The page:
Colombia’s interior and justice minister on Thursday denied accusations by the Supreme Court that the government is insufficiently protecting magistrates and former magistrates.
According to a press release on the ministry’s website, former Supreme Court magistrates Cesar Julio Valencia Copete and Yesid Ramirez, who received death threats after having resigned from the court, “can count on protection and security measures, made up of 12 permanent bodyguards for each of them.”
“Since September 29, when they resigned, we created a protection scheme that consists of an armored car for both of them, an escorting car,” and additional escorting motor police, the press release said.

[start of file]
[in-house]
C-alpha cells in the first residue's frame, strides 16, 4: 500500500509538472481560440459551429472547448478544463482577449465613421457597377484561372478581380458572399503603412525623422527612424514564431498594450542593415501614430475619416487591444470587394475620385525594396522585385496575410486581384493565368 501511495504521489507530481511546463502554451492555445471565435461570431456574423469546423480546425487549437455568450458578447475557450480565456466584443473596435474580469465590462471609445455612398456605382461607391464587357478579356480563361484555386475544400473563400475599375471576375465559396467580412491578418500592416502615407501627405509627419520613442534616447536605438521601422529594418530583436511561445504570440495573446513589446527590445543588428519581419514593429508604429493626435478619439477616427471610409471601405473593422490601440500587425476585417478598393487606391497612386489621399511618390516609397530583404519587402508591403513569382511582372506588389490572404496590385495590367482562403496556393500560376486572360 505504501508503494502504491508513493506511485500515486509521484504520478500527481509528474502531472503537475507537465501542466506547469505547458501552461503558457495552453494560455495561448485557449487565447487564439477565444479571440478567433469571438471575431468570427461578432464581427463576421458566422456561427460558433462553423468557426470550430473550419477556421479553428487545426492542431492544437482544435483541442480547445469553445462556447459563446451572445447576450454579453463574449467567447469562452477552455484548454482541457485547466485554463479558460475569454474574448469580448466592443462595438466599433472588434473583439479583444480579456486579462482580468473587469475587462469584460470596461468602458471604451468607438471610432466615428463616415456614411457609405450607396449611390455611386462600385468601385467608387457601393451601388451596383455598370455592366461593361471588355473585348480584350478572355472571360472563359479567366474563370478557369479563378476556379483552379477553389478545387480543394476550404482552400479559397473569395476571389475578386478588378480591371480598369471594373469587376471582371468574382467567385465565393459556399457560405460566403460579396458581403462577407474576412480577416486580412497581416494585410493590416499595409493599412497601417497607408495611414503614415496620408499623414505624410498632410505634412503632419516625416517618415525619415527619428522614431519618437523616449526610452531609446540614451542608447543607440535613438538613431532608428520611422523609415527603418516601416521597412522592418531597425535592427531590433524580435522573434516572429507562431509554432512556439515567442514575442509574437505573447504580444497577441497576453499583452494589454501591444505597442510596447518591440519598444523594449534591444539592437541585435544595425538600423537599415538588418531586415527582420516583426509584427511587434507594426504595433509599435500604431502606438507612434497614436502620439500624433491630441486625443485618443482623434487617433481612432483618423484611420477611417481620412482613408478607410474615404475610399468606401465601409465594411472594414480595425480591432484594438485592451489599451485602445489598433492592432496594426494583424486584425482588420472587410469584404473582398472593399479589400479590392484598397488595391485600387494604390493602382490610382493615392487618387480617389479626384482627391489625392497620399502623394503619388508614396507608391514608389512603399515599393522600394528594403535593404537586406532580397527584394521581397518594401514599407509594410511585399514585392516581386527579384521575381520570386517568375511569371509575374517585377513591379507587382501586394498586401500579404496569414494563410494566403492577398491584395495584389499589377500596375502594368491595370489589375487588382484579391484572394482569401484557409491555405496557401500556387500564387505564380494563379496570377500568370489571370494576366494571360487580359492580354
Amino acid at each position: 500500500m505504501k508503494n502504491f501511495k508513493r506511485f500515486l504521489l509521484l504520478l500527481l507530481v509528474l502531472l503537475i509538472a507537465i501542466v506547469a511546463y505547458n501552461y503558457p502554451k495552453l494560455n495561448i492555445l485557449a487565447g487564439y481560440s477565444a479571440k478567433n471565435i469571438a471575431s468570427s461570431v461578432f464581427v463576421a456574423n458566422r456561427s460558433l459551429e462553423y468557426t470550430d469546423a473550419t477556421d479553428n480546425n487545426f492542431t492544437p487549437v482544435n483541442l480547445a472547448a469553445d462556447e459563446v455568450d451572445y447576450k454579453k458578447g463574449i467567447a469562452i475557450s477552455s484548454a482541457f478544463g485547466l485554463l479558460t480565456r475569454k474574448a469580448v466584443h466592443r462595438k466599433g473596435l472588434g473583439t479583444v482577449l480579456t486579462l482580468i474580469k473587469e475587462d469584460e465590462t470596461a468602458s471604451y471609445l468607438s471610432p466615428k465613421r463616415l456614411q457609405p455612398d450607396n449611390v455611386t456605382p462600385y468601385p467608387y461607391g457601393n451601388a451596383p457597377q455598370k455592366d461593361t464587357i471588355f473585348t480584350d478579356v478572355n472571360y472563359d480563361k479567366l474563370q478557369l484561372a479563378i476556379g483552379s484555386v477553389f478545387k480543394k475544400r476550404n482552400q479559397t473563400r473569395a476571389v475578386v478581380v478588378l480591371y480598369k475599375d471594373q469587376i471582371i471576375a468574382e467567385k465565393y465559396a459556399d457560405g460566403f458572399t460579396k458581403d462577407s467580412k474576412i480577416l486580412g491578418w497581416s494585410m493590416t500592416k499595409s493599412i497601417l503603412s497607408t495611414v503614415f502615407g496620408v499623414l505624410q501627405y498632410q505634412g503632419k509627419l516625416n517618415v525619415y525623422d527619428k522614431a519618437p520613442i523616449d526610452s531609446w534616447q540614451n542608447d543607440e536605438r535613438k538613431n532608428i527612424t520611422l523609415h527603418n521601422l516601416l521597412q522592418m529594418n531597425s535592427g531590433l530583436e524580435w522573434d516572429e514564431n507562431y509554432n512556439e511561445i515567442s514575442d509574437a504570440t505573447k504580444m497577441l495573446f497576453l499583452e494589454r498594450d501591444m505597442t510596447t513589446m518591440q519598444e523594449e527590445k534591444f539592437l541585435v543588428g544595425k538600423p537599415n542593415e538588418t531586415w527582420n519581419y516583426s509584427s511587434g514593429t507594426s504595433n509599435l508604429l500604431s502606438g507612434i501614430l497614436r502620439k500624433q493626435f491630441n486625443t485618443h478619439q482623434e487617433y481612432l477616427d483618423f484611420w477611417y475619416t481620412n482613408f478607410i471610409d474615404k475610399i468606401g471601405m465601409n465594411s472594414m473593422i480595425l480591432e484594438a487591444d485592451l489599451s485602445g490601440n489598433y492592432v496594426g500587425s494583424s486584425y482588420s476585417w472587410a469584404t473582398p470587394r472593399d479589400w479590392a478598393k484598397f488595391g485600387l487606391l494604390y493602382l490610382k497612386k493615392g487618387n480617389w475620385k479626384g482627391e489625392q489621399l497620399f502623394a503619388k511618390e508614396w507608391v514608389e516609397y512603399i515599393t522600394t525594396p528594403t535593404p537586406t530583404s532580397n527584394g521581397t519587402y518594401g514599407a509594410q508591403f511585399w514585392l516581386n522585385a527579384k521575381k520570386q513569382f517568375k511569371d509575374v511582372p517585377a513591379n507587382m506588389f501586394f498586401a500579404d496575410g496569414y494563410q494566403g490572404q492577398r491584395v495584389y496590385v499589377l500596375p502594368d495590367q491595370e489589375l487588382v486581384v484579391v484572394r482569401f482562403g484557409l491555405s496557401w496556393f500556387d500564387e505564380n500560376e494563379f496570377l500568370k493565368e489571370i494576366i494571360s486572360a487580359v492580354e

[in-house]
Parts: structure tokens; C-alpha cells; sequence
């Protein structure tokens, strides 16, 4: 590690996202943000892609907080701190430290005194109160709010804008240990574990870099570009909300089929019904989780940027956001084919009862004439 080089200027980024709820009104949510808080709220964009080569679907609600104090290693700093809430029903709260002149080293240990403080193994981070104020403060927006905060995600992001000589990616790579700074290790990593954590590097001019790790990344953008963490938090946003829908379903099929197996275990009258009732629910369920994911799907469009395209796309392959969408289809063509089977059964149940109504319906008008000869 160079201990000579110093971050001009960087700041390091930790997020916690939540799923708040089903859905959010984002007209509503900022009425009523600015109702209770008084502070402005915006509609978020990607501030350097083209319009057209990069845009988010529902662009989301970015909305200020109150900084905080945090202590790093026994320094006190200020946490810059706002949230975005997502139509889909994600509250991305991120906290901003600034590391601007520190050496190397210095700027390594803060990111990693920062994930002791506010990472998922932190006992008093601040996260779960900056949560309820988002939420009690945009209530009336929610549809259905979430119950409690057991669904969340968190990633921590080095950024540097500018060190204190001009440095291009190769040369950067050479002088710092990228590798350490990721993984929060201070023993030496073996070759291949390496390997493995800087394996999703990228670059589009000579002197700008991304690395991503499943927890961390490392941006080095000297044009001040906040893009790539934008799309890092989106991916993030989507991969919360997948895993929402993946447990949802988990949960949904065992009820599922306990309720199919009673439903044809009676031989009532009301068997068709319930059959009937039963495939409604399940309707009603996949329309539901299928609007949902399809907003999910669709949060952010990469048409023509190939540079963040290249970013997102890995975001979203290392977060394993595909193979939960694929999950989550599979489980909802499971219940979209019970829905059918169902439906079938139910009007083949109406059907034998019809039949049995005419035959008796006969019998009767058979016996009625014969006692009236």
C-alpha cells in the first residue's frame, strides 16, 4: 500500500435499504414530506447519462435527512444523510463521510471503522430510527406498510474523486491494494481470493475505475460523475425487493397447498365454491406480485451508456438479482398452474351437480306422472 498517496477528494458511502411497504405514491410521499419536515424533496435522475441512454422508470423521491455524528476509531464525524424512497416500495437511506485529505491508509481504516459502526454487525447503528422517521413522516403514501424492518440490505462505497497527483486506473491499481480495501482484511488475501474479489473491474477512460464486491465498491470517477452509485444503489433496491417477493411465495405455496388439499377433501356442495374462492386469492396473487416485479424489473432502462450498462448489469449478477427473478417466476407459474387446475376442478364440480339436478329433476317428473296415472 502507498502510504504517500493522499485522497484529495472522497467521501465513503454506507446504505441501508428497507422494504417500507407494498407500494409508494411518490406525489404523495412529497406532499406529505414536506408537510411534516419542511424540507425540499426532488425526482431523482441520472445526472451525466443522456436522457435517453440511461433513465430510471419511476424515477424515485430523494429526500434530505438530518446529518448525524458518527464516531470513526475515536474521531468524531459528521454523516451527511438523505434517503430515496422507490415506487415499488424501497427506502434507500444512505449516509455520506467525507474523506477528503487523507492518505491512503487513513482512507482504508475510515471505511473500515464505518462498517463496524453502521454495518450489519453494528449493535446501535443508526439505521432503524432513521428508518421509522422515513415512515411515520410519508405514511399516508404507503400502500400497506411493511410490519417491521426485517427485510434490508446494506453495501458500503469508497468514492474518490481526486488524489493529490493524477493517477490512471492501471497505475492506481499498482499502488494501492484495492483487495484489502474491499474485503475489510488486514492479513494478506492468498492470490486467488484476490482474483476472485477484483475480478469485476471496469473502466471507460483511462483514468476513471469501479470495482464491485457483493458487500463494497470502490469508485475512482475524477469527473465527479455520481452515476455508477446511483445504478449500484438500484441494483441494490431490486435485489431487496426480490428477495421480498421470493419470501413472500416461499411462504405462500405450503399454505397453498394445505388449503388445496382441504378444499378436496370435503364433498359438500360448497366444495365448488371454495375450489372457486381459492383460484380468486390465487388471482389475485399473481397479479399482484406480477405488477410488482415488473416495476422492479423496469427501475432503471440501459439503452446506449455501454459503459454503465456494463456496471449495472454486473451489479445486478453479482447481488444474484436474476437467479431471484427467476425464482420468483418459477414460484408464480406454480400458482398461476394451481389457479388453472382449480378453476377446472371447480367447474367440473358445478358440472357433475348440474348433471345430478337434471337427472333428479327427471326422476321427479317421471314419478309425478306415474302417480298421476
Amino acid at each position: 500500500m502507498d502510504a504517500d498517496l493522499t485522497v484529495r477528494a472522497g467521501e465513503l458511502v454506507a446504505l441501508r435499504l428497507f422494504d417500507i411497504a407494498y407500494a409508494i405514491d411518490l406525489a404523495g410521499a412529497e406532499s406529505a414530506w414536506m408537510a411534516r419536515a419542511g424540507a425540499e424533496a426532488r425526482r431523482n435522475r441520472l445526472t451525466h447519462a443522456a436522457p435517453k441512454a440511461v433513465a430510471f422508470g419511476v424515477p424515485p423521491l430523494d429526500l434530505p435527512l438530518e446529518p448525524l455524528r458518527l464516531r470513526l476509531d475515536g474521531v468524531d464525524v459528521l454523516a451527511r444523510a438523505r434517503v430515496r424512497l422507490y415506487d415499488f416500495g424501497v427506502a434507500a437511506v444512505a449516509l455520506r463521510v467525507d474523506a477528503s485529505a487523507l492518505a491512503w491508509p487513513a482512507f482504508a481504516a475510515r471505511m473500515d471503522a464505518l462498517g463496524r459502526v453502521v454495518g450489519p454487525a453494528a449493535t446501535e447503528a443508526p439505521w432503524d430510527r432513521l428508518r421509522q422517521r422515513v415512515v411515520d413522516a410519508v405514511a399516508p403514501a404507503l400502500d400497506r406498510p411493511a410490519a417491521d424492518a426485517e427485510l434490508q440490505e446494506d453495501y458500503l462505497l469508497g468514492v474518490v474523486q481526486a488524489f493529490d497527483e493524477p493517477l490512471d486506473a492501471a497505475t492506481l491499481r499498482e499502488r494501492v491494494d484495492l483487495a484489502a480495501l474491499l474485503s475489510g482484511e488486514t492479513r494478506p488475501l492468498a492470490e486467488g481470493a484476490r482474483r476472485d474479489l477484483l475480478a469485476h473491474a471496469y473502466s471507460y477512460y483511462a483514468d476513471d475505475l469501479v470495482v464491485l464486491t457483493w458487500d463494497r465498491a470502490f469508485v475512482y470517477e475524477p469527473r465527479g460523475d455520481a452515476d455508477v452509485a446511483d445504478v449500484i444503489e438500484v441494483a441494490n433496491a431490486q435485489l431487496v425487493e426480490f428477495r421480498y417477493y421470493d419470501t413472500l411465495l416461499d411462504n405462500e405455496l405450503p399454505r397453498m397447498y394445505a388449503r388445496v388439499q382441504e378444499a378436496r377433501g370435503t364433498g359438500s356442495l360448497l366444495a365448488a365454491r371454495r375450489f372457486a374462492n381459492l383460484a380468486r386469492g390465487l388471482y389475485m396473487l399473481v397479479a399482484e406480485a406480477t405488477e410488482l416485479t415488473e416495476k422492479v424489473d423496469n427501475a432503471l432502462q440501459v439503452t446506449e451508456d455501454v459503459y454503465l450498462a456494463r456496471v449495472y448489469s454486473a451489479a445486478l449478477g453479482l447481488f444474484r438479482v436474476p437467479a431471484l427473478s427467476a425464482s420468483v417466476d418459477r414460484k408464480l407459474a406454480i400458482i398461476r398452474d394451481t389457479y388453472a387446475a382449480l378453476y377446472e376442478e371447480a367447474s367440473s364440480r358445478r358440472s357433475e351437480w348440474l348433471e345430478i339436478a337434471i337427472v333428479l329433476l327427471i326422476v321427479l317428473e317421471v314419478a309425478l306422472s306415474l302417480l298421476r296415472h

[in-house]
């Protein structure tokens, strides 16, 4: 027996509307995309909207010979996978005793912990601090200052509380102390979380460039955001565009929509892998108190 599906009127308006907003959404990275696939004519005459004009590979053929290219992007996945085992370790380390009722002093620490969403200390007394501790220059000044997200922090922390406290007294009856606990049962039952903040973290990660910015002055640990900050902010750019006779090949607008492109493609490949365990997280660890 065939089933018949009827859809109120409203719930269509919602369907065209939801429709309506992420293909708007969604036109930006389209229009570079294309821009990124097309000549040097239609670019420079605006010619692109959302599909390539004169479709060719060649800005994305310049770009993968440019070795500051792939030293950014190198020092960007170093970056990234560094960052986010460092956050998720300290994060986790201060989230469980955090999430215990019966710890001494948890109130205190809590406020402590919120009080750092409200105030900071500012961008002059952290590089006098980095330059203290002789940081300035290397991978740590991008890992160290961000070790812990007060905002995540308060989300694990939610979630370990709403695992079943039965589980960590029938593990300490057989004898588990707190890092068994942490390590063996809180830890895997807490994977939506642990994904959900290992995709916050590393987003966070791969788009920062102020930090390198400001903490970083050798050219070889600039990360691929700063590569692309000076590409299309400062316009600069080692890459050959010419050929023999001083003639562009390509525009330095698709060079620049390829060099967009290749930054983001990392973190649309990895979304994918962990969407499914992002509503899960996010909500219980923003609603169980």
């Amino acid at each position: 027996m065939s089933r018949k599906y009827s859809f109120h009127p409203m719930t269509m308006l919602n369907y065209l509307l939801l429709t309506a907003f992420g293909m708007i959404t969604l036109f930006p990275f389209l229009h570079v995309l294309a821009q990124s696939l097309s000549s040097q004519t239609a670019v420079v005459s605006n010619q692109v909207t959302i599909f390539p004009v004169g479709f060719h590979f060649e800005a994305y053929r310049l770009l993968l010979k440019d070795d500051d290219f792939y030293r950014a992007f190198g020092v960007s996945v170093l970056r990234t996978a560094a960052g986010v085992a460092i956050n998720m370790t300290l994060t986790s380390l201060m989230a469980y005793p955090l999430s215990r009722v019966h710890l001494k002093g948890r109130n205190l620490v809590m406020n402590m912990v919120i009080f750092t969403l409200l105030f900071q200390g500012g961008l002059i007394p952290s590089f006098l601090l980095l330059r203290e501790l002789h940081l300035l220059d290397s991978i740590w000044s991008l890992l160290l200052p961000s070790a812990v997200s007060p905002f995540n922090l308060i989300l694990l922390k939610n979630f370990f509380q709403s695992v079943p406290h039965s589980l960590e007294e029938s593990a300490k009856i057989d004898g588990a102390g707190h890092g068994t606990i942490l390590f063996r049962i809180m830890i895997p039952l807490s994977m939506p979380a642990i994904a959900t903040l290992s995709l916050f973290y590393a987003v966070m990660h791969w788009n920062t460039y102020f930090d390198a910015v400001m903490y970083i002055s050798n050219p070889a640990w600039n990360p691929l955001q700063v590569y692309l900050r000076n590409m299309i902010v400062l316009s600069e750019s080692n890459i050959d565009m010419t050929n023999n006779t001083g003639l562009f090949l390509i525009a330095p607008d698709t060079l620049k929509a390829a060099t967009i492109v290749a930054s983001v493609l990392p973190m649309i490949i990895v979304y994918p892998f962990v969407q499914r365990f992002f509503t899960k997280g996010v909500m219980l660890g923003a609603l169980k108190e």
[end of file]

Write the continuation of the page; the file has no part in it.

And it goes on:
Minister Vargas Lleras said he was surprised by the court’s complaint and that he had not received a complaint from either of the judges.
“Until now, I have not received one complaint, only expressions of gratitude towards the government for the effort it is making in granting these extraordinary protection measures,” the minister was quoted as saying.
Vargas Lleras says he will talk to former Judge Ivan Velasquez about his concerns that his escorts may be spying on him and his complaint that DAS director Felipe Muñoz is still in place despite allegations he was involved in the destruction of evidence of illegal activities by his agency.
The former judges on Wednesday met with the Inter-American Commission on Human Rights to complain about what they consider to be insufficient security measures.